What I’ve been reading lately: the new and the notable

What I’ve been reading lately: the new and the notable

Welcome to Quick Lit, where we share short and sweet reviews of what we’ve been reading lately.

This month I’ve blown through a stack of recent and brand-new releases and I’m happy to finally get to talk about them.

Series: Quick Lit 9/16
You Will Know Me

You Will Know Me

Author:
Abbott has a reputation for writing real nail-biters but this is the first of her work I've read. In her newest release (just out in July), she builds her domestic suspense around an elite teen gymnast—an excellent backdrop for a creepy mystery because in this high-stakes world people will stop at almost nothing to get what they want. Abbott kept me guessing the whole way through: just when I thought I had the mystery figured out, she pivoted again. Recommended reading for fans of Mary Kubica and Gillian Flynn. More info →
Hillbilly Elegy: A Memoir of a Family and Culture in Crisis

Hillbilly Elegy: A Memoir of a Family and Culture in Crisis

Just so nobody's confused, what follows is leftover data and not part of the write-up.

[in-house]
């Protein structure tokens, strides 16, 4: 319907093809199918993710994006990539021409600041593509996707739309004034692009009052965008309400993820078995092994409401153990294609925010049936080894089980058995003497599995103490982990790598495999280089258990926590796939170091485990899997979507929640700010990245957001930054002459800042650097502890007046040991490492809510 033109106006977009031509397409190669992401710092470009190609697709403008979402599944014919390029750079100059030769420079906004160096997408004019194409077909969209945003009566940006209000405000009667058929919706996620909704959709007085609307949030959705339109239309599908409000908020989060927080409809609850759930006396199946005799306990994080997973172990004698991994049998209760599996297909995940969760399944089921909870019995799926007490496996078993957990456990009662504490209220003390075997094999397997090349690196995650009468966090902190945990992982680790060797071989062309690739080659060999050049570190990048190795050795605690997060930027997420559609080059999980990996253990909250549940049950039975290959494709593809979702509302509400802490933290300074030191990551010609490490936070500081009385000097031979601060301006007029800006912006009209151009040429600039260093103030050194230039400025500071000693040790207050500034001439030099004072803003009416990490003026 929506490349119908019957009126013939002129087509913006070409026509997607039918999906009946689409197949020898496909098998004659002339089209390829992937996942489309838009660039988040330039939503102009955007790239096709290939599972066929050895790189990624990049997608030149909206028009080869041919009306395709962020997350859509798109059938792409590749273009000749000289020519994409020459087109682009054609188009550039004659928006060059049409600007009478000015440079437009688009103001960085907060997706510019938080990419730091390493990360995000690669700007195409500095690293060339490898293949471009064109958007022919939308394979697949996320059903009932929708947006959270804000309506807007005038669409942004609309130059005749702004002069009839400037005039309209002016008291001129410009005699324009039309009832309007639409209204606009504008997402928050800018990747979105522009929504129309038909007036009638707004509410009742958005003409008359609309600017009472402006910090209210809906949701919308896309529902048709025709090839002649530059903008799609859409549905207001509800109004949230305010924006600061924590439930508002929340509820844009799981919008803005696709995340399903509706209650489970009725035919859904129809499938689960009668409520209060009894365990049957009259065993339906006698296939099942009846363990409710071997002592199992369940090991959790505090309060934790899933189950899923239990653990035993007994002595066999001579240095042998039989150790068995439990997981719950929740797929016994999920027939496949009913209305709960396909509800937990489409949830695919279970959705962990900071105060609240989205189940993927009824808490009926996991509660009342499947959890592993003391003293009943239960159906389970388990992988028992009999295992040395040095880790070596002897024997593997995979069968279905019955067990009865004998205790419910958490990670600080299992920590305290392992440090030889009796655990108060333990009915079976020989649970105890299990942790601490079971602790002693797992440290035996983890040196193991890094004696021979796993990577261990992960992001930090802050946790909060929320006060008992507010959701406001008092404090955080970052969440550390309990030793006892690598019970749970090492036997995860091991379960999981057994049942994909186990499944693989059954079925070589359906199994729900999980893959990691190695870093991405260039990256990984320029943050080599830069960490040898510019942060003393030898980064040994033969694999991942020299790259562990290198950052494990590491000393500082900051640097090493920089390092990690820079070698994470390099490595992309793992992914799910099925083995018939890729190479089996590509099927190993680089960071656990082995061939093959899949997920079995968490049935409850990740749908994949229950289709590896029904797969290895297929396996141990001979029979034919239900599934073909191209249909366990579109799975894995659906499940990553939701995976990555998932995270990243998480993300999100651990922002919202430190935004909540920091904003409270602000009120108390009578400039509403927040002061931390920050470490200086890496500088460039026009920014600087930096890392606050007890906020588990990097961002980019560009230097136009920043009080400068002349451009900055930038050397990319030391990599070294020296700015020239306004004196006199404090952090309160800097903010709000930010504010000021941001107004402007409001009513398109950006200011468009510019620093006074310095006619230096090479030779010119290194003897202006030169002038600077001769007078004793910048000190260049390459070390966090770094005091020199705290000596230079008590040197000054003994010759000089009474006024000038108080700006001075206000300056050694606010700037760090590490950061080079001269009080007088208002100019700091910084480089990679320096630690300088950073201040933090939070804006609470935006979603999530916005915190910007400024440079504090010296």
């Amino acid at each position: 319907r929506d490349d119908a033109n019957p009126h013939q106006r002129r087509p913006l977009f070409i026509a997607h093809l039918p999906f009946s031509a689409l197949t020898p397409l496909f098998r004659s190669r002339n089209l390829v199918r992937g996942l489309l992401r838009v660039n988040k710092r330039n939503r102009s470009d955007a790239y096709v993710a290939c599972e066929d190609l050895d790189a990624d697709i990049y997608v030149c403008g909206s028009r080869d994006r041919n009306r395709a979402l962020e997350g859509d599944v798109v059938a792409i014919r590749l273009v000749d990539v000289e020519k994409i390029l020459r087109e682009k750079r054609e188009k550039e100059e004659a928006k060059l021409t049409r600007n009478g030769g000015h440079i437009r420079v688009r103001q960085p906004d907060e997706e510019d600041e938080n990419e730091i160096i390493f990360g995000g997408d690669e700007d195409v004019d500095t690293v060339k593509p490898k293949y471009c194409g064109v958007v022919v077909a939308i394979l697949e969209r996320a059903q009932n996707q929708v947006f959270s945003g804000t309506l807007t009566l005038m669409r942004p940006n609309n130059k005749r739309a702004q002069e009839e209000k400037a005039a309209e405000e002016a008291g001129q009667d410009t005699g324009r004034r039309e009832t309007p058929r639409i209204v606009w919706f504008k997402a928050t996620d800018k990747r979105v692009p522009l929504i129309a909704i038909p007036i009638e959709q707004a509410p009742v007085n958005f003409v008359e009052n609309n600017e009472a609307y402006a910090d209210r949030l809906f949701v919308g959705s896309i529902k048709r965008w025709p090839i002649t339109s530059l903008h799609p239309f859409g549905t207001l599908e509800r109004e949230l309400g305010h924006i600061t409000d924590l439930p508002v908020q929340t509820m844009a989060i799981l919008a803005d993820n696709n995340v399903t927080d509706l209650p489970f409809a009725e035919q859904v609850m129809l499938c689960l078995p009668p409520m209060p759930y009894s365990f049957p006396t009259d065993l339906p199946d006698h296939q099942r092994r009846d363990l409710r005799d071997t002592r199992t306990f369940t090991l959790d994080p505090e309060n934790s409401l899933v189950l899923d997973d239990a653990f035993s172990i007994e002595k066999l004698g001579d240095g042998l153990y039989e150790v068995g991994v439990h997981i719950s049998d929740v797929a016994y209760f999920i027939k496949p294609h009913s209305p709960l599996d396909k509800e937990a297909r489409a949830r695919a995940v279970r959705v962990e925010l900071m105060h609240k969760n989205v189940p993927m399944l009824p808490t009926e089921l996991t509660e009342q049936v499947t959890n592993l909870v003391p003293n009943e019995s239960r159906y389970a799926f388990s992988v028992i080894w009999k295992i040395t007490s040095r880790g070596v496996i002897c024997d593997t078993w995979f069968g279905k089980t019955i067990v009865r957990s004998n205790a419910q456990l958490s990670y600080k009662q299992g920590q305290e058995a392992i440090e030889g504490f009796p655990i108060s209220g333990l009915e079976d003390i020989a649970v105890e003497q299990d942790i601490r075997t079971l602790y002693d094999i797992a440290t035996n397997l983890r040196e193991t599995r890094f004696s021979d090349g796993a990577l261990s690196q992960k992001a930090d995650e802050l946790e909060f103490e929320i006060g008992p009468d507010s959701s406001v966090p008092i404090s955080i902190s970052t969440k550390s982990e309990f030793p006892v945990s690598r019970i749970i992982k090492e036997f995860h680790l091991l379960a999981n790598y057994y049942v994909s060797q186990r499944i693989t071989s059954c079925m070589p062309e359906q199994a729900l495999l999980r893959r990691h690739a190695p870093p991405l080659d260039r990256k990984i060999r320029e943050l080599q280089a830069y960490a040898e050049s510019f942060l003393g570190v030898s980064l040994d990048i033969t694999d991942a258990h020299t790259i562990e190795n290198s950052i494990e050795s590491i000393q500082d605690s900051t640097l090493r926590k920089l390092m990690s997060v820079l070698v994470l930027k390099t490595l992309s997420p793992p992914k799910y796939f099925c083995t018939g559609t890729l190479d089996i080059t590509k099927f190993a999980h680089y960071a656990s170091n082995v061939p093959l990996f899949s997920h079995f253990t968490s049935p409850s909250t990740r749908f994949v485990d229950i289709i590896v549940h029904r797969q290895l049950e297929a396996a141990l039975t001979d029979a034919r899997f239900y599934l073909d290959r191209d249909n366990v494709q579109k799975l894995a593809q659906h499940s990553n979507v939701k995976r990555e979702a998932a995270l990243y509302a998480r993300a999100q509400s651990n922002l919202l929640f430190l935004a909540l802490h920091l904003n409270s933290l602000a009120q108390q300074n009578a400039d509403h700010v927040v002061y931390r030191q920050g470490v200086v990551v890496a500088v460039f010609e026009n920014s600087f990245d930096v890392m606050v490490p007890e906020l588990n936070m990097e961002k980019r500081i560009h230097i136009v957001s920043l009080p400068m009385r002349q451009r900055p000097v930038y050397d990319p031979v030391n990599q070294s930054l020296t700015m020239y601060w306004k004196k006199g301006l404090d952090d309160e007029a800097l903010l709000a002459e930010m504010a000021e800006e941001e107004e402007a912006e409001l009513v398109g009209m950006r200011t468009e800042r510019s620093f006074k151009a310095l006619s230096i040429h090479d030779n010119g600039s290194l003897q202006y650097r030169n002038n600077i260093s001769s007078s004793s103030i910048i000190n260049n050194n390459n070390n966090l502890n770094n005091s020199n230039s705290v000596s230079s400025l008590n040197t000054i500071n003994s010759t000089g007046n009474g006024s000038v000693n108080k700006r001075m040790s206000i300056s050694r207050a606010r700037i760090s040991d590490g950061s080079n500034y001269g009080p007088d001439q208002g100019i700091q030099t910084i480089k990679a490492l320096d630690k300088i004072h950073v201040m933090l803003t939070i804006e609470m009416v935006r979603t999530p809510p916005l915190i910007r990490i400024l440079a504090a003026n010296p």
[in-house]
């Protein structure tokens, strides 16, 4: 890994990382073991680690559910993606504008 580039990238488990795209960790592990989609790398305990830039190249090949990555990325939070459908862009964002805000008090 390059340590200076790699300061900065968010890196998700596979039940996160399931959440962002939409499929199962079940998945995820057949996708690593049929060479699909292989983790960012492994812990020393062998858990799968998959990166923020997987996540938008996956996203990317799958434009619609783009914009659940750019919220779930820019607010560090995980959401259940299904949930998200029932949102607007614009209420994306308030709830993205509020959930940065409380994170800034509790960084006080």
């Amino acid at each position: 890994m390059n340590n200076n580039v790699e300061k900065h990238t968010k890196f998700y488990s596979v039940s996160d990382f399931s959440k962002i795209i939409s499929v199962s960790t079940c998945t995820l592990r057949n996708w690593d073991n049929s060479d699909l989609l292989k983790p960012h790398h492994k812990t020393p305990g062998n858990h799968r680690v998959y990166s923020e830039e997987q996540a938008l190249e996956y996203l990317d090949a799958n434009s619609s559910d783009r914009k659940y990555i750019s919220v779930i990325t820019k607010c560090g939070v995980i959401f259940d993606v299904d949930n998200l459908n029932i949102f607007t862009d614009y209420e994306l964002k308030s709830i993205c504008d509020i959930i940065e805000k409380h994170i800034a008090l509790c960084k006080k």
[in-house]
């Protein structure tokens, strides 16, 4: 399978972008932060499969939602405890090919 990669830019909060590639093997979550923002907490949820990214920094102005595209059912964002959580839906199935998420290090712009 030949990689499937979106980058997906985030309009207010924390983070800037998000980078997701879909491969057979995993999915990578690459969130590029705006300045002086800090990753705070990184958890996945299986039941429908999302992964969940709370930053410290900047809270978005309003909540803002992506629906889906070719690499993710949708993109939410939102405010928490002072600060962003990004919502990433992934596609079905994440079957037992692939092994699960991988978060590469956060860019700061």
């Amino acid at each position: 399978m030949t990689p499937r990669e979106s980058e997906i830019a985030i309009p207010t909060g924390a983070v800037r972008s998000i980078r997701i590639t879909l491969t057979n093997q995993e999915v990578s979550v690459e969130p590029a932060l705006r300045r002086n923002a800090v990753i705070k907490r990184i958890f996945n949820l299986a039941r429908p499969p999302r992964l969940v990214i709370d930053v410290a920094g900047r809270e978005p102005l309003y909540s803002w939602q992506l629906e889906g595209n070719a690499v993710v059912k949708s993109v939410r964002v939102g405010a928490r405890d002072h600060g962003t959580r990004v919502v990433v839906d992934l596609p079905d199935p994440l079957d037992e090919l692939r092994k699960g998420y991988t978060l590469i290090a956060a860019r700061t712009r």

Author:
I'd read a few interviews with the author and they left me eager to hear more of this story. I was captured by Vance's description of the hillbilly culture he grew up in: he said in one interview that "hillbillies, rednecks, and white trash" were the only people in America it was 100% acceptable to still make fun of, even by the supposedly "culturally sensitive." To Vance, these people were his family, friends, and neighbors. In an unusually nuanced approach, he reflects on his upbringing in rural Eastern Kentucky and the Rust Belt town of Middletown Ohio, coolly assessing the bad and the good of the culture that raised him, and examining why he was able to largely escape its woes while so many others cannot. An eye-opening, timely, and highly readable memoir. More info →
Present Over Perfect: Leaving Behind Frantic for a Simpler, More Soulful Way of Living

Present Over Perfect: Leaving Behind Frantic for a Simpler, More Soulful Way of Living